Why Take Painkillers?

Noûs 53 (2):462-490 (2019)
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Accounts of the nature of unpleasant pain have proliferated over the past decade, but there has been little systematic investigation of which of them can accommodate its badness. This paper is such a study. In its sights are two targets: those who deny the non-instrumental disvalue of pain's unpleasantness; and those who allow it but deny that it can be accommodated by the view—advanced by me and others—that unpleasant pains are interoceptive experiences with evaluative content. Against the former, I argue that pain's unpleasantness does indeed have noninstrumental disvalue; against the latter I argue both that my critics’ own desire-theoretic accounts of pain's unpleasantness cannot accommodate such disvalue, and that my evaluativist view can—either by appealing to “anti-unpleasantness” desires or by exploiting pain's perceptuality.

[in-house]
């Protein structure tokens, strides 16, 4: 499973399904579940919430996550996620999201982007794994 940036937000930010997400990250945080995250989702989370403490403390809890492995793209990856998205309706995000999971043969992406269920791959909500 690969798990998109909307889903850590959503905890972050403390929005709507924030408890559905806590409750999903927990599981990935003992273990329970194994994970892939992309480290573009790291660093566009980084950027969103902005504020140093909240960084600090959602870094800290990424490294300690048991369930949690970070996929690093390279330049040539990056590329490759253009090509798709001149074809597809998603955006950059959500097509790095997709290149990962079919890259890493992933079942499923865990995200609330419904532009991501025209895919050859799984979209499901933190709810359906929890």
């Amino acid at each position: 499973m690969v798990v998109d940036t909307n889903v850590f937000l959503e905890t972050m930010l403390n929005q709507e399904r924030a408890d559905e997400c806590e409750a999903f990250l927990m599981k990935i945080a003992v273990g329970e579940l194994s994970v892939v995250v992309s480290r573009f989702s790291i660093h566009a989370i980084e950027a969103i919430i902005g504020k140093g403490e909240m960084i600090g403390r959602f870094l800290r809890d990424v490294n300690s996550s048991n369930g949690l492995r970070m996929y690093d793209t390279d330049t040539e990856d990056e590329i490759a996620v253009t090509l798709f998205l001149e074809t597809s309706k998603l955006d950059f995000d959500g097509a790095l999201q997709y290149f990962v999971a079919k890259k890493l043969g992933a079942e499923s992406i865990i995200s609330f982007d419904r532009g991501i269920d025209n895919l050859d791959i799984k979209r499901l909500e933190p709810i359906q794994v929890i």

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First archival date: 2017-10-27
Latest version: 2 (2017-10-27)
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References found in this work BETA
The Moral Problem.Smith, Michael
Mind and World.Price, Huw & McDowell, John
The Moral Problem.Lenman, James

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Citations of this work BETA
Pain.Aydede, Murat
Moral Motivation and the Affective Appeal.Corns, Jennifer & Cowan, Robert
Recent Work on Pain.Corns, Jennifer

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